Tree Canopy Preservation Program (TCPP)

Charlotte's Tree Canopy Preservation Program (TCPP) seeks to acquire and conserve land within Charlotte with the goal of preserving and protecting one of the Queen City's most important natural resources: its nationally recognized tree canopy.

The City of Charlotte's tree ordinance(PDF, 272KB) allows for payment in lieu of protecting trees on site in certain commercial development situations. The money collected from the ordinance goes into a fund that is mandated for the acquisition and preservation of land to ensure that our tree canopy is maintained for future generations.

The acquisitions under this program are voluntary, and staff works with property owners to acquire land identified in cooperation with local organizations like the Catawba Lands Conservancy and other municipal agencies like Mecklenburg County Park & Recreation. Once acquired, properties are typically made subject to conservation easements or other legal forms of use restrictions in order to ensure that the tree canopy is protected.

TCPP initially developed with a focus solely targeting large areas of land for tree canopy conservation. However, with the high land cost close to the city center and many projects paying into the fund from that area, TCPP has evolved. The program is seeking smaller Urban sites while still working to purchase large properties for conservation. These urban sites will become part of the Urban Arboretum Trail and will include a strong public use focus to highlight the benefits of trees while also allowing for flexibility for other important community elements (art, history, character, placemaking, etc.).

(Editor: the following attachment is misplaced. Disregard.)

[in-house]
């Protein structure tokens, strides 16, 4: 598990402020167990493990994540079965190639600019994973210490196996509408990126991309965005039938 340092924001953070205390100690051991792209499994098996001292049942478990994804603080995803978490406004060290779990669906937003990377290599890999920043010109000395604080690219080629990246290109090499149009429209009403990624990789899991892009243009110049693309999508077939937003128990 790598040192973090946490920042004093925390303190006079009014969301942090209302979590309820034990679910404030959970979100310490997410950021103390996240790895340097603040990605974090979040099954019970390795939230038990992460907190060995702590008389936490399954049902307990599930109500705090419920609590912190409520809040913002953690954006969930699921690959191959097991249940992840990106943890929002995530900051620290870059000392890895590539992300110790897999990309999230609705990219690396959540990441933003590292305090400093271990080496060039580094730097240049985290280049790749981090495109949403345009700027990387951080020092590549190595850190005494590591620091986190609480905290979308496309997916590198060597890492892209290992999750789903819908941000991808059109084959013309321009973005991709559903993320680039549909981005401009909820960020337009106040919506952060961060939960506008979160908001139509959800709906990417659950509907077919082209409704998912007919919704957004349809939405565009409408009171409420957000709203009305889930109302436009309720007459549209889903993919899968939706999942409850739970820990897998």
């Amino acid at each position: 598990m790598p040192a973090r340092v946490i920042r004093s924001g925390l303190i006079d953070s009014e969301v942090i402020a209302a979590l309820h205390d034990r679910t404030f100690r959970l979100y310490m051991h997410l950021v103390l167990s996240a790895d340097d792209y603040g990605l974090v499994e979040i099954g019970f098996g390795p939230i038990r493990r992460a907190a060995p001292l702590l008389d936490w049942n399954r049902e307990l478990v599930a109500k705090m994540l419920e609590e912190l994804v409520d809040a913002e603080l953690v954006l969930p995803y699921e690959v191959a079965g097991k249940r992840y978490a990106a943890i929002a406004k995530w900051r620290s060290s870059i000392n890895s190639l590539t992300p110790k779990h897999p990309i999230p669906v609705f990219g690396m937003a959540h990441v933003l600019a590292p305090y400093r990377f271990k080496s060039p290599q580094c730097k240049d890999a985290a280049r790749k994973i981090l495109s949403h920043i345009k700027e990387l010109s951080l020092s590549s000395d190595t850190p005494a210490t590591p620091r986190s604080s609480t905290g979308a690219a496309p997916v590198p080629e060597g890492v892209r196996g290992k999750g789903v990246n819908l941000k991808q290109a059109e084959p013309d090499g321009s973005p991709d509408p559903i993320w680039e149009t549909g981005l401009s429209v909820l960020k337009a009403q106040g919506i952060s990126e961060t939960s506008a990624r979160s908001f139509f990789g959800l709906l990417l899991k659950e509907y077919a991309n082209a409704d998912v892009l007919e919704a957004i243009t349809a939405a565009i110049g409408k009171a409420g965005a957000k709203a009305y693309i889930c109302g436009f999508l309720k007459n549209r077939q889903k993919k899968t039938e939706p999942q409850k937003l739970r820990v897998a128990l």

Property owners interested in participating in the Tree Canopy Preservation Program can fill out a TCPP inquiry form.


2019 Champion of Trees Award - Transcript

Of all the attractions Charlotte, North Carolina has to offer, its towering trees are one of the greatest lures to the Queen City. Boasting one of the most expansive tree canopies in the country, Charlotte has good reason to protect its most treasured natural resource.

This community asset didn't come about just by chance. Thousands of trees in Charlotte were planted between 1895 and 1920, and as they grew, so did Charlotte. A century later, surging urban growth and an aging tree canopy b=put Charlotte's 47 percent urban tree cover at risk, but there was another problem: 80 percent of the city's urban forest was on private land.

So, in 2014, the City of Charlotte launched a Tree Canopy Preservation Program as part of its tree ordinance to address these challenges. The program requires developers and property owners to save a certain percentage of tree cover on their properties or make a payment to the Tree Canopy Preservation Program. The city uses funds from the program to buy private plots of land throughout the community to protect trees and then donates development rights and conservation easements to local organizations. Through the program, Charlotte has been able to protect 272 acres of land filled with trees to offset areas undergoing development.